Picture your neighborhood shopping center. Now picture it replaced by a gated residential community. What if you didn’t have any say in the matter, or any prior warning?

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This is happening more and more as the city classifies a growing number of developments as “Process 1,” effectively launching them through an over-the-counter permitting process.

These kinds of permits aren’t necessarily bad – they can speed up processing, for one. But the city is issuing Process 1 permits to projects that are in violation of the city’s own land use code. Current law requires unobstructed off-street parking for commercial development. The city has been ignoring that point.

Recently we’ve seen development of residential gated communities take over our commercially zoned spaces. Developers of these projects tack on token commercial areas to satisfy the land use code’s “mixed use” requirement.

More than 20 new residential units have recently been built in two gated communities on Turquoise Street – the southern entry to La Jolla. These properties are zoned for commercial mixed-use. Is anyone naïve enough to believe this type of development won’t find its way into La Jolla, Mission Beach or Ocean Beach?

Mixed-use zoning has long been prevalent throughout most of our communities. The concept is to ensure neighborhoods include sufficient commercial areas so that residents don’t have to travel to Mission Valley or University City in order to visit a plant nursery or hardware store.

The “mixed use” designation allows for residential units on upper stories and in the rear, where commercial shops wouldn’t do well. All of the commercial space requires off-street parking, distinct from residential parking.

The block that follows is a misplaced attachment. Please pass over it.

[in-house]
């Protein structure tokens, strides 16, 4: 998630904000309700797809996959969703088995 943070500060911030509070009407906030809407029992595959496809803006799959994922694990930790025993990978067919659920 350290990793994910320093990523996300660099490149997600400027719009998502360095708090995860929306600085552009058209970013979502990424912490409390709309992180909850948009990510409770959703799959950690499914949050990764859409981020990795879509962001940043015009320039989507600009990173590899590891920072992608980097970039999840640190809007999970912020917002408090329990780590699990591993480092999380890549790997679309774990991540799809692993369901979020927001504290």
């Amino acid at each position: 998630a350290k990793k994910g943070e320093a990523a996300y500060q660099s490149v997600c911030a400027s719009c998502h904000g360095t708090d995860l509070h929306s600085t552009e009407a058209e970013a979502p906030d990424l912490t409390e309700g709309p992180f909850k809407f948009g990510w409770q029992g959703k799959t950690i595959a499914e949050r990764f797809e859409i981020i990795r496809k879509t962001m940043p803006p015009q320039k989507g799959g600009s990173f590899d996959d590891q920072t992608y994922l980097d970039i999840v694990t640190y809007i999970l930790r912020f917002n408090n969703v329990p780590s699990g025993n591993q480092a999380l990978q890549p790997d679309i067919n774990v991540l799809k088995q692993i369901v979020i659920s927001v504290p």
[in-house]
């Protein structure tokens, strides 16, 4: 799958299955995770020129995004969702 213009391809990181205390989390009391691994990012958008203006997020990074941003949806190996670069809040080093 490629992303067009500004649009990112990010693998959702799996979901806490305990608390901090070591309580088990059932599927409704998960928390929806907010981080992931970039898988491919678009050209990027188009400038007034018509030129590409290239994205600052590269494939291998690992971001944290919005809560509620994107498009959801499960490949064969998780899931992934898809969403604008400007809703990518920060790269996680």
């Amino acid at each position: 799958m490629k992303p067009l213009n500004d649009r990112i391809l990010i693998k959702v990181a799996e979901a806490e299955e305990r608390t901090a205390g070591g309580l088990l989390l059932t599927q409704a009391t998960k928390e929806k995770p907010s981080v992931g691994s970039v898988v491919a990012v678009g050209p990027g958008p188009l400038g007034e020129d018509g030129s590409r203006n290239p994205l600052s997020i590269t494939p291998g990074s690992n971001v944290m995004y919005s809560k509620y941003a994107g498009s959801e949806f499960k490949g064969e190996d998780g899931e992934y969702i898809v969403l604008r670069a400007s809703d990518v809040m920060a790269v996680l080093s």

The gated communities with minor commercial space and little to no appropriate parking abuse the spirit and intent of the land use code, if not the letter of the law.

Violation of the off-street-parking requirement is very easy to determine. All you have to do is ask the business proprietor whether they have it. Without off-street parking, customers are forced to park on residential streets or steal parking slots of nearby businesses. I can’t help but wonder whether the real reason the city keeps ignoring the parking requirement is to give developers more space for residential units. Those are where the money is, after all.

How can the city get away with this? It’s pretty easy with Process 1 permits, which don’t require community scrutiny. The city says it issues them in the name of “reducing red tape and streamlining” the permit procedure.  But the real goal is to densify our communities – even if the land use code has to be ignored to do it.

About 10 years ago when I was serving on the La Jolla Design Review Committee, then-chair Joanne Pearson told me, “All we have is the land use code.” If our elected and appointed officials choose to ignore the code, we don’t have much at all to preserve the character of our neighborhoods.

Dave Little is a resident of Bird Rock and has served on community review groups for 10 years. Little’s commentary has been edited for style and clarity. See anything in there we should fact check? Tell us what to check out here.

Catherine Green

Catherine Green was formerly the deputy editor at Voice of San Diego. She handled daily operations while helping to plan new long-term projects.

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